• Anonymous on 02.22.2008 at 2:42 pm

    Rape is an act of violence, not sex

    As a male secondary victim of rape, I couldn’t agree more with most of the posters here, with the exception of the “This study/article is” poster. To the author of that posting: there is a very large difference between a horny guy and a rapist. If rape were so easily preventable, then why do 1 in 4 college women become the victims of sexual assault? You have a very naive approach, and I suggest that anyone who has not formally educated themselves about sexual assault take the opportunity to do so. Somebody who is close to you has been the victim of sexual assault. It is the propagation of ideas like yours that leave too many victims of assault silent and emotionally tortured and allows too many rapists to continue committing violent crimes.

    While this article does imply the false and dangerous notion that sexual assault is the victim’s fault, I hope that this article does raise awareness for college drinkers to understand the staggering statistics of rape and sexual assault, and whether at a party or in their dorm room, to:
    1. Be aware of your surroundings.
    2. Know who you are with. If you will be drinking, be sure you are with somebody that you trust.
    3. Know your boundaries.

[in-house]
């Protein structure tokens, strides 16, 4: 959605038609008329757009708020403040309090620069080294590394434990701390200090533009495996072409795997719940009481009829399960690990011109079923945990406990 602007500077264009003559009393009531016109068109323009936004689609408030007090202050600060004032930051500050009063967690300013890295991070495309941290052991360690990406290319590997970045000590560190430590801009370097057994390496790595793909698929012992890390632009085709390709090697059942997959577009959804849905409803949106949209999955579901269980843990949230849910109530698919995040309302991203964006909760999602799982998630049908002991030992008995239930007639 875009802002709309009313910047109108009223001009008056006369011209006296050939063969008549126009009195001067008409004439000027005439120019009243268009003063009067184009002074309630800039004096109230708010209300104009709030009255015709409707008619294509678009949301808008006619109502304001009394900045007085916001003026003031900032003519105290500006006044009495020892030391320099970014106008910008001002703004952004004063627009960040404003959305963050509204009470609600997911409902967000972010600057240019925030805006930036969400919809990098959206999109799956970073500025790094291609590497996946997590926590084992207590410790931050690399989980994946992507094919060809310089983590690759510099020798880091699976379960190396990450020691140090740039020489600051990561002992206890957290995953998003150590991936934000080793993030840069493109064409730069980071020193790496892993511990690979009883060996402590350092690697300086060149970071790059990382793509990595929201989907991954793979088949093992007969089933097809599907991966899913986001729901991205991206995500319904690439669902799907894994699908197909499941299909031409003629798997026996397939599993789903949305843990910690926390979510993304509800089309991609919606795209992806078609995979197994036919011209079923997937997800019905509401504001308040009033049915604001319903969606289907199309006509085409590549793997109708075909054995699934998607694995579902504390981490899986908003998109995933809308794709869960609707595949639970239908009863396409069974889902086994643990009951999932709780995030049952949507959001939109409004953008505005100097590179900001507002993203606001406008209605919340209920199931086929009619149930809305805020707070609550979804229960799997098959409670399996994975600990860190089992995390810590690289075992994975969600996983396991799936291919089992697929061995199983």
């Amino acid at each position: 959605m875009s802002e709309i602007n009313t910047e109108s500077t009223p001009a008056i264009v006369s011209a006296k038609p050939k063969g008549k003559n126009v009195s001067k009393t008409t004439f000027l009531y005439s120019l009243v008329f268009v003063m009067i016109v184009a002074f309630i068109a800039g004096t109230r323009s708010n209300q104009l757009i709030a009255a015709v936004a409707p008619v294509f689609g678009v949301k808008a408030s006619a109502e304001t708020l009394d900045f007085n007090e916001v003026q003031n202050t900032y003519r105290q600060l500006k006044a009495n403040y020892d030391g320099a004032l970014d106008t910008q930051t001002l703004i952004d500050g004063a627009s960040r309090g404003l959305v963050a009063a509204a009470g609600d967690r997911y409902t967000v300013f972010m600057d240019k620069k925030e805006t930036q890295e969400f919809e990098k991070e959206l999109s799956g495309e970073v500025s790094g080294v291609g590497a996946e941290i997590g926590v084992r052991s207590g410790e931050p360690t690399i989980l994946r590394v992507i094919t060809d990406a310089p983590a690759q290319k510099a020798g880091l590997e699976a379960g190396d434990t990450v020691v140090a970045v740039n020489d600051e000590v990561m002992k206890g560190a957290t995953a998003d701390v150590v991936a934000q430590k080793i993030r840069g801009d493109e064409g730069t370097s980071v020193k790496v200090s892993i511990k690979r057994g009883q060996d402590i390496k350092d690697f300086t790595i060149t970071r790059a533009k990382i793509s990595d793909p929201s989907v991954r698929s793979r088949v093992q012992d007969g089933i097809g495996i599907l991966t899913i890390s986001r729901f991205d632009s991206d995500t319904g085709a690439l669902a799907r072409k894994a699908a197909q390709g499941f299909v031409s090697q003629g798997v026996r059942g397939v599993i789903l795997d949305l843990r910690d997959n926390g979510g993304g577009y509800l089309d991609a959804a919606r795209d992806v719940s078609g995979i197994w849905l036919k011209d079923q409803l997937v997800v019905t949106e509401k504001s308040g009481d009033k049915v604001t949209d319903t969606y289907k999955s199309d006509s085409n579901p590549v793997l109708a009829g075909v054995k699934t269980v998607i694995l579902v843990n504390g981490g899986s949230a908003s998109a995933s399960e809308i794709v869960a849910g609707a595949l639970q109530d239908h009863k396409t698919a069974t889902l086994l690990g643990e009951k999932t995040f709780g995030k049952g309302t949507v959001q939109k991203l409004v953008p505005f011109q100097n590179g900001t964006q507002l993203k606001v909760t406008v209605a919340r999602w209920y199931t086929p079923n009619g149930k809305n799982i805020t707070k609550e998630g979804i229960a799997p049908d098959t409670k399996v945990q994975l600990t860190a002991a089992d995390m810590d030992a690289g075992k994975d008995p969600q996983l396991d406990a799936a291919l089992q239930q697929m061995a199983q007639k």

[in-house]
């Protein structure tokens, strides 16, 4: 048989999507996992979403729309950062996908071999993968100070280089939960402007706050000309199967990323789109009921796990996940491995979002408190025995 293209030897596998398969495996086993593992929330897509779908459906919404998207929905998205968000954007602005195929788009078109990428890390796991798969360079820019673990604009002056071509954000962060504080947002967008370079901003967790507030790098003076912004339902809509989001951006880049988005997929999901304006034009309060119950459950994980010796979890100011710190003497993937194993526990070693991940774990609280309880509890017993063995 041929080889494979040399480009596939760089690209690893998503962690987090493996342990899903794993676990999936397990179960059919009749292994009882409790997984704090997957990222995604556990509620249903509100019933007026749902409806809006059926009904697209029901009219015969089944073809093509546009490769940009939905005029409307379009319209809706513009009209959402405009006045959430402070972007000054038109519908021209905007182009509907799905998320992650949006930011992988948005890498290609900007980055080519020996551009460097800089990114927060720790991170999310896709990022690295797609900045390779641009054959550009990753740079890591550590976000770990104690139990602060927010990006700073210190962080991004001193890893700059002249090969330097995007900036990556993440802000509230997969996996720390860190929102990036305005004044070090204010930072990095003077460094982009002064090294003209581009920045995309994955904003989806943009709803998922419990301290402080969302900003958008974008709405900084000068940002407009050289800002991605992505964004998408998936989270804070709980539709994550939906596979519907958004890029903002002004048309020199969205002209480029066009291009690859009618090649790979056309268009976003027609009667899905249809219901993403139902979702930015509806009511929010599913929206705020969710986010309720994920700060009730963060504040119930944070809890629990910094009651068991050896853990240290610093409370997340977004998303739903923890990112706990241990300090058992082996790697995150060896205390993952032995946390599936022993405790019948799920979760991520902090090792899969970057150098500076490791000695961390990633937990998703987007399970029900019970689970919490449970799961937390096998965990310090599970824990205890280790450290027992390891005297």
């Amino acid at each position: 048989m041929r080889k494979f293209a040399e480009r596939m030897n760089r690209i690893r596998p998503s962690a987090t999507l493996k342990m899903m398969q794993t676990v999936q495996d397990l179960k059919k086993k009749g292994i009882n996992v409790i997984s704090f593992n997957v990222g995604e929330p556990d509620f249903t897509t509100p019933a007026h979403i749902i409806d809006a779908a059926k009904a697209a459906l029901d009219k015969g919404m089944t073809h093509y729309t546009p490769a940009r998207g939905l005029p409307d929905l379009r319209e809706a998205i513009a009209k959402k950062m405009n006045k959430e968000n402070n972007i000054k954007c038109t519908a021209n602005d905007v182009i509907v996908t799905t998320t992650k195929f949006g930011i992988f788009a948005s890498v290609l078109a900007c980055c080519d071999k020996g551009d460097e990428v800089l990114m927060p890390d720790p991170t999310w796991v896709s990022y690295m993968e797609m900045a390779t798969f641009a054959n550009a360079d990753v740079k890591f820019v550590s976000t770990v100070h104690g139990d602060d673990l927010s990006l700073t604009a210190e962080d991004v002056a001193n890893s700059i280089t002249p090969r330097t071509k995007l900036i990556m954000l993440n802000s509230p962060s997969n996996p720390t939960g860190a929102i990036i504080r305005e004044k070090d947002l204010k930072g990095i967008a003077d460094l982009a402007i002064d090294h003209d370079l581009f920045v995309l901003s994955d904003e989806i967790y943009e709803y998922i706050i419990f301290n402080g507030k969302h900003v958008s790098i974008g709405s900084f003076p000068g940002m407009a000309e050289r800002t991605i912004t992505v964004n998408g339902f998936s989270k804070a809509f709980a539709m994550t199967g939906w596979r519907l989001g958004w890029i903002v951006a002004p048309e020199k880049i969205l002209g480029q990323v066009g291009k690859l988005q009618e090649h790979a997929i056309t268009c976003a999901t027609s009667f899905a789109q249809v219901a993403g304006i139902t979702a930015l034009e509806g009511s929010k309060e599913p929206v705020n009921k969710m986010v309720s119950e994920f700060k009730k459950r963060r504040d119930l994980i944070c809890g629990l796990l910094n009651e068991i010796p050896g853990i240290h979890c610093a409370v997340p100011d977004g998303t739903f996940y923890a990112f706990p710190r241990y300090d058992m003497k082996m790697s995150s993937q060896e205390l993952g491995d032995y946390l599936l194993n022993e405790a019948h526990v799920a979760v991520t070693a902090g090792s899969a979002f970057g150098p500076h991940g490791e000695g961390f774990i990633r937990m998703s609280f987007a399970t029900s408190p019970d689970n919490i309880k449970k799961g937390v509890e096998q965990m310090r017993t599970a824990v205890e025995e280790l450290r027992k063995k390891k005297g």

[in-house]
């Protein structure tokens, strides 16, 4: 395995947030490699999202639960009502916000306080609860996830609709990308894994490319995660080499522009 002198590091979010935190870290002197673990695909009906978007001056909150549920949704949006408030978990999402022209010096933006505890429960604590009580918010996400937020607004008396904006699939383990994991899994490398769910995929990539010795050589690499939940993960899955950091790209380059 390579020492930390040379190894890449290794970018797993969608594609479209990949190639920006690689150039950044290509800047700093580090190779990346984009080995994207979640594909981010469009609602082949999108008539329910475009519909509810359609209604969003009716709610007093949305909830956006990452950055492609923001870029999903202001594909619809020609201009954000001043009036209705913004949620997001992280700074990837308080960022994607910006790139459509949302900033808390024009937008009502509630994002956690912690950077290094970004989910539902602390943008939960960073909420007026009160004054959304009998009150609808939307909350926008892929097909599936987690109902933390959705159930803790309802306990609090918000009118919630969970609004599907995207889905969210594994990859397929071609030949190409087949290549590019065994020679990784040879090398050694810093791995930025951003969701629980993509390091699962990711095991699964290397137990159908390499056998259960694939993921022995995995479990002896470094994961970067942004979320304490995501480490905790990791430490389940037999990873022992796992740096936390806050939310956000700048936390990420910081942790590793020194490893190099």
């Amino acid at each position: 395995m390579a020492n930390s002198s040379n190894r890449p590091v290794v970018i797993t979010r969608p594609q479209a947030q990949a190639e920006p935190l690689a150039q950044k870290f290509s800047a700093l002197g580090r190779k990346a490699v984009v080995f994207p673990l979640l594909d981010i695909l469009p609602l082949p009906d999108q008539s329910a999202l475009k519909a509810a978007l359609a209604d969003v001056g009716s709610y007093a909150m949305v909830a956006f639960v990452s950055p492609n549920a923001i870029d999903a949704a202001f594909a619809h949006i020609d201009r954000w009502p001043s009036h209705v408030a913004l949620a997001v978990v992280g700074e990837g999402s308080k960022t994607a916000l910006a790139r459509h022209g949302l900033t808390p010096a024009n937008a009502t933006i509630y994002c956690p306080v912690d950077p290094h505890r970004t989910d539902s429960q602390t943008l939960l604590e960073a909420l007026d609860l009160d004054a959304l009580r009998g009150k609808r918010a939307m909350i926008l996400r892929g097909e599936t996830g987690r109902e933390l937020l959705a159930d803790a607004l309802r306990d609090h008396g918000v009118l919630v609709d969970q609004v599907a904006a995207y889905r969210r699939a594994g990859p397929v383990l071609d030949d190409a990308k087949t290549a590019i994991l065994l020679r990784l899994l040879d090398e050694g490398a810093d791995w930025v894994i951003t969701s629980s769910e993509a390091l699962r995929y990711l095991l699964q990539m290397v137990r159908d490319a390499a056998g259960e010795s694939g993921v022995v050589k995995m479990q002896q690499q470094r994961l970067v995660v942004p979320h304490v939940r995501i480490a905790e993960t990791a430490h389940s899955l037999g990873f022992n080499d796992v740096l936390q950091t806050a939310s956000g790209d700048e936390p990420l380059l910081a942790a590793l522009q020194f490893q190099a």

4. If you are the victim of sexual assault, don’t be afraid to speak up.

    Sexual assault is ALWAYS the fault of the person who commits it – it is NEVER the victim’s fault.

  • Anonymous on 02.22.2008 at 4:54 pm

    Rubbish!

    Way to blame the victim, guys!

    Did you know? The most predictive factor in whether or not a woman will be raped is the presence of a rapist! Shocking, I know…

  • Anonymous on 02.22.2008 at 8:09 pm

    Victimization by default?

    While I agree that fault should never be placed on the victim of sexual assault, what’s wrong with informing young women that certain choices can increase their chances of being in a situation where assault is likely to happen?

    An analogy: no one would claim it was “my fault” if I got mugged when walking home alone at 3am, but one would be perfectly correct to point out that I made an unwise decision to walk home alone.

    Unfortunately, all too often, the idea that “the victim is never to blame” leads to another, erroneous idea: “women (or any victims of assault) are helpless and could not have taken control over the situation.”

    If women assume themselves to be, by default, victims, they are more likely to become so. Sexual assault is, to some degree, preventable, if young women have the self-esteem to make choices in the interest of their own well-being.

  • Anonymous on 02.27.2008 at 9:01 pm

    Hmmm

    So who is it easier to take advantage of? A drunk girl or a sober one? I don’t know about placing the blame on the victims, but if you are so drunk you black out and can’t remember anything that happened to you while you were smashed, then you are playing with fire. That is the bottom line. Why put yourself in a situation where you could be taken advantage of? I’m not saying you were out looking for it, but while you can’t do anything to prevent a rappist from doing what he does, you could prevent putting yourself in a vulnerable position.